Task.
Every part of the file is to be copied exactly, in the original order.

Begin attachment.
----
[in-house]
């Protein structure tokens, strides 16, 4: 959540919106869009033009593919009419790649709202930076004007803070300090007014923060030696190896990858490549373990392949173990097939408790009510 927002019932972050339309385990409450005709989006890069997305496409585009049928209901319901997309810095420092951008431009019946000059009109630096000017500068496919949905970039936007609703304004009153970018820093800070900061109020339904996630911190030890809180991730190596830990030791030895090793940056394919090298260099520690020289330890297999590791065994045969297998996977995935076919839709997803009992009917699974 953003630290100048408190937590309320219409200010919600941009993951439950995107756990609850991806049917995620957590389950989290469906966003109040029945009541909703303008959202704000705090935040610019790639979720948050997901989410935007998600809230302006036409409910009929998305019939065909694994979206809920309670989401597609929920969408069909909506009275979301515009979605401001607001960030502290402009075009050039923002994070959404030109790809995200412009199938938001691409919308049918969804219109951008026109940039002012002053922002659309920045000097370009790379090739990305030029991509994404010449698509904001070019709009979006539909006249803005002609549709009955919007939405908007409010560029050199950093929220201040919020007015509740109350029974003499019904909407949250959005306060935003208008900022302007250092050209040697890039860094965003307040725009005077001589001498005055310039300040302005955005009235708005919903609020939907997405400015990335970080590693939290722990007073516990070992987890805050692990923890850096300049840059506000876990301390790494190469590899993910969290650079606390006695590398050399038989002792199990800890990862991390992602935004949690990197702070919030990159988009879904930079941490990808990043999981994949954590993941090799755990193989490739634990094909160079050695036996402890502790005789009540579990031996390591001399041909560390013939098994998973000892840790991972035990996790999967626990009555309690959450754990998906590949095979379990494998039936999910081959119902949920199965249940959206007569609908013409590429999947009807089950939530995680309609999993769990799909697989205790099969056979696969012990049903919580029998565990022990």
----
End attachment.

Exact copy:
[in-house]
């Protein structure tokens, strides 16, 4: 959540919106869009033009593919009419790649709202930076004007803070300090007014923060030696190896990858490549373990392949173990097939408790009510 927002019932972050339309385990409450005709989006890069997305496409585009049928209901319901997309810095420092951008431009019946000059009109630096000017500068496919949905970039936007609703304004009153970018820093800070900061109020339904996630911190030890809180991730190596830990030791030895090793940056394919090298260099520690020289330890297999590791065994045969297998996977995935076919839709997803009992009917699974 953003630290100048408190937590309320219409200010919600941009993951439950995107756990609850991806049917995620957590389950989290469906966003109040029945009541909703303008959202704000705090935040610019790639979720948050997901989410935007998600809230302006036409409910009929998305019939065909694994979206809920309670989401597609929920969408069909909506009275979301515009979605401001607001960030502290402009075009050039923002994070959404030109790809995200412009199938938001691409919308049918969804219109951008026109940039002012002053922002659309920045000097370009790379090739990305030029991509994404010449698509904001070019709009979006539909006249803005002609549709009955919007939405908007409010560029050199950093929220201040919020007015509740109350029974003499019904909407949250959005306060935003208008900022302007250092050209040697890039860094965003307040725009005077001589001498005055310039300040302005955005009235708005919903609020939907997405400015990335970080590693939290722990007073516990070992987890805050692990923890850096300049840059506000876990301390790494190469590899993910969290650079606390006695590398050399038989002792199990800890990862991390992602935004949690990197702070919030990159988009879904930079941490990808990043999981994949954590993941090799755990193989490739634990094909160079050695036996402890502790005789009540579990031996390591001399041909560390013939098994998973000892840790991972035990996790999967626990009555309690959450754990998906590949095979379990494998039936999910081959119902949920199965249940959206007569609908013409590429999947009807089950939530995680309609999993769990799909697989205790099969056979696969012990049903919580029998565990022990």